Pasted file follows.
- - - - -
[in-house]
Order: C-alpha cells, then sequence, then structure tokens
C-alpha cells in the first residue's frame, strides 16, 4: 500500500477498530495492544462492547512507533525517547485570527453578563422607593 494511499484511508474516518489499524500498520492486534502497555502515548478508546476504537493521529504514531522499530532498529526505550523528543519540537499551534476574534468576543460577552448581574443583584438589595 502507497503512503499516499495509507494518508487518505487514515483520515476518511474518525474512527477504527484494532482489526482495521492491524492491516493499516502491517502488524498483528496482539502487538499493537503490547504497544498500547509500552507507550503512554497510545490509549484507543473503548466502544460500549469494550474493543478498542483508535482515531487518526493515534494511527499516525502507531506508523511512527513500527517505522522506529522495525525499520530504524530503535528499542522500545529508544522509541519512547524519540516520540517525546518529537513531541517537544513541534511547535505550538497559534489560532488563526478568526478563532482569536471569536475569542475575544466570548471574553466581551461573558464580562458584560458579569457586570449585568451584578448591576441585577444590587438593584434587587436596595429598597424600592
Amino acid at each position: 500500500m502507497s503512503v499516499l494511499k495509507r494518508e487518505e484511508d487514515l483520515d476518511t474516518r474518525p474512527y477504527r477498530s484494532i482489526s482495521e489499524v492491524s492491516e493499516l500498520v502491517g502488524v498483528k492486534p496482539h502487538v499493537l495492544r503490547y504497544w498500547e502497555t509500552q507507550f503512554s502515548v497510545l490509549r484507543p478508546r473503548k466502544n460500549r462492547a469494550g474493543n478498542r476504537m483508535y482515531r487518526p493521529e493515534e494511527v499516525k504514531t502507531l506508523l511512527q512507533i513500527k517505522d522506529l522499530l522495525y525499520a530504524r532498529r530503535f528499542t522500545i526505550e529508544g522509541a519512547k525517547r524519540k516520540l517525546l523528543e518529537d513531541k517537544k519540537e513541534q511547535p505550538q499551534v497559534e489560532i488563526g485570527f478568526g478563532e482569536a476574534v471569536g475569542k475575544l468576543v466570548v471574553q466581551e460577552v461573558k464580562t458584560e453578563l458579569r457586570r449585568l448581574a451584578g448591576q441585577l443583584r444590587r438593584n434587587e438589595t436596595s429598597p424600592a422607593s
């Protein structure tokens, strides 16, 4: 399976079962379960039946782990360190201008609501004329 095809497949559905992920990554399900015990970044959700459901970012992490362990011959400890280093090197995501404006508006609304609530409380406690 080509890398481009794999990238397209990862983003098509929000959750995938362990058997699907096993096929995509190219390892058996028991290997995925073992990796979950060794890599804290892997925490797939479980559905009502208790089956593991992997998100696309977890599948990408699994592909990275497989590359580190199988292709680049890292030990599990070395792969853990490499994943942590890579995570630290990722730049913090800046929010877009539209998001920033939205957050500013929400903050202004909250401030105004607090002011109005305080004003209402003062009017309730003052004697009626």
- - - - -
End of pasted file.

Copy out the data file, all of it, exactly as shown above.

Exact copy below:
[in-house]
Order: C-alpha cells, then sequence, then structure tokens
C-alpha cells in the first residue's frame, strides 16, 4: 500500500477498530495492544462492547512507533525517547485570527453578563422607593 494511499484511508474516518489499524500498520492486534502497555502515548478508546476504537493521529504514531522499530532498529526505550523528543519540537499551534476574534468576543460577552448581574443583584438589595 502507497503512503499516499495509507494518508487518505487514515483520515476518511474518525474512527477504527484494532482489526482495521492491524492491516493499516502491517502488524498483528496482539502487538499493537503490547504497544498500547509500552507507550503512554497510545490509549484507543473503548466502544460500549469494550474493543478498542483508535482515531487518526493515534494511527499516525502507531506508523511512527513500527517505522522506529522495525525499520530504524530503535528499542522500545529508544522509541519512547524519540516520540517525546518529537513531541517537544513541534511547535505550538497559534489560532488563526478568526478563532482569536471569536475569542475575544466570548471574553466581551461573558464580562458584560458579569457586570449585568451584578448591576441585577444590587438593584434587587436596595429598597424600592
Amino acid at each position: 500500500m502507497s503512503v499516499l494511499k495509507r494518508e487518505e484511508d487514515l483520515d476518511t474516518r474518525p474512527y477504527r477498530s484494532i482489526s482495521e489499524v492491524s492491516e493499516l500498520v502491517g502488524v498483528k492486534p496482539h502487538v499493537l495492544r503490547y504497544w498500547e502497555t509500552q507507550f503512554s502515548v497510545l490509549r484507543p478508546r473503548k466502544n460500549r462492547a469494550g474493543n478498542r476504537m483508535y482515531r487518526p493521529e493515534e494511527v499516525k504514531t502507531l506508523l511512527q512507533i513500527k517505522d522506529l522499530l522495525y525499520a530504524r532498529r530503535f528499542t522500545i526505550e529508544g522509541a519512547k525517547r524519540k516520540l517525546l523528543e518529537d513531541k517537544k519540537e513541534q511547535p505550538q499551534v497559534e489560532i488563526g485570527f478568526g478563532e482569536a476574534v471569536g475569542k475575544l468576543v466570548v471574553q466581551e460577552v461573558k464580562t458584560e453578563l458579569r457586570r449585568l448581574a451584578g448591576q441585577l443583584r444590587r438593584n434587587e438589595t436596595s429598597p424600592a422607593s
């Protein structure tokens, strides 16, 4: 399976079962379960039946782990360190201008609501004329 095809497949559905992920990554399900015990970044959700459901970012992490362990011959400890280093090197995501404006508006609304609530409380406690 080509890398481009794999990238397209990862983003098509929000959750995938362990058997699907096993096929995509190219390892058996028991290997995925073992990796979950060794890599804290892997925490797939479980559905009502208790089956593991992997998100696309977890599948990408699994592909990275497989590359580190199988292709680049890292030990599990070395792969853990490499994943942590890579995570630290990722730049913090800046929010877009539209998001920033939205957050500013929400903050202004909250401030105004607090002011109005305080004003209402003062009017309730003052004697009626």